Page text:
Trauma, stress, grief, loss, and separation among older adults in prison: the protective role of coping resources on physical and mental well-beingedit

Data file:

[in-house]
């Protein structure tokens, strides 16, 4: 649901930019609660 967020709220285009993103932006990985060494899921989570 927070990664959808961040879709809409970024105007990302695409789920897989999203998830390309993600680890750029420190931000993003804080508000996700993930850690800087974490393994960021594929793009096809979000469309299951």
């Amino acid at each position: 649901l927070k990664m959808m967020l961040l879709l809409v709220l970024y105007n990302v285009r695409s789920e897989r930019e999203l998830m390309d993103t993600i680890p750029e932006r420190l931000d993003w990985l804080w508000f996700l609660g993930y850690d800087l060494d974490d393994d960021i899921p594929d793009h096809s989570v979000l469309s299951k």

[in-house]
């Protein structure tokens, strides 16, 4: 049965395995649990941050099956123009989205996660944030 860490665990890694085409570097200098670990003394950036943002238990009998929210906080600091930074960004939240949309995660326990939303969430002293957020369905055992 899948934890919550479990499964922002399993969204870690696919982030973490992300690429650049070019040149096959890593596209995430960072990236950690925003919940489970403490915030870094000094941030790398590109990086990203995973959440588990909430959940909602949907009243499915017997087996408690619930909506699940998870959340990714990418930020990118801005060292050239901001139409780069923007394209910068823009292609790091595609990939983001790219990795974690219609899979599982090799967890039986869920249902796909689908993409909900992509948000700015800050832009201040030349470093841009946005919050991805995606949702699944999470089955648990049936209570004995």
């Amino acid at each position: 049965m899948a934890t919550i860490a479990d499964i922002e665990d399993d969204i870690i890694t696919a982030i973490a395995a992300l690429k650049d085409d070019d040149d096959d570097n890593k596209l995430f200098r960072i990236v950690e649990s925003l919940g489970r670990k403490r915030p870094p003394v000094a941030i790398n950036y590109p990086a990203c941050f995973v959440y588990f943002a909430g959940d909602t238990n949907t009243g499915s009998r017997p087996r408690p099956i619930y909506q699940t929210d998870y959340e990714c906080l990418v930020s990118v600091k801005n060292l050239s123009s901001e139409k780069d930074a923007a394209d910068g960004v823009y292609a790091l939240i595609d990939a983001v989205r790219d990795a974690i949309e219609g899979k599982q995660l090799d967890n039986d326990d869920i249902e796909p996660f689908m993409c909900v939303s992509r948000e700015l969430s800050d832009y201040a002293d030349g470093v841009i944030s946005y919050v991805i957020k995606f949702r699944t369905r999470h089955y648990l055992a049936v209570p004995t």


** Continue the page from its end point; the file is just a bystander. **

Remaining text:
Recent evidence suggests that older adults in prison experience a high level of adverse life experiences that can be categorized as trauma, stress, grief and loss. However, there is a dearth of research that examines how older adults’ use of physical, cognitive, emotional, social, and spiritual coping resources influence their physical and mental well-being. The current study uses a cross-sectional correlational design and a sample of 667 adults aged 50 and older in a northeastern state prison system. Data were collected using a mailed survey that included the Life Stressors Checklist-Revised, the Coping Resources Inventory, and Health-Related Quality of Life Survey to measure the variables of central interest. The majority (70%) of the sample reported some type of traumatic and stressful life experiences that included childhood and/or adult exposure to violence, unexpected and expected loss of a loved one, family separation, or being diagnosed with a serious physical or mental illness. Path analysis results produced a well-fitting model and revealed that five dimensions of coping resources (physical, cognitive, emotional, social, and spiritual) demonstrate a protective affect on the relationship between cumulative, traumatic and stressful life experiences and well-being among older adults in prison. These findings suggest that the lifetime experiences of multiple types of trauma, stress, grief, separation, and loss are common among older adults in prison and place them at risk for later-life physical and mental decline. Multidimensional coping strategies that address physical, cognitive, emotional, social, and spiritual domains are promising intervention techniques that can improve well-being among older adults in prison.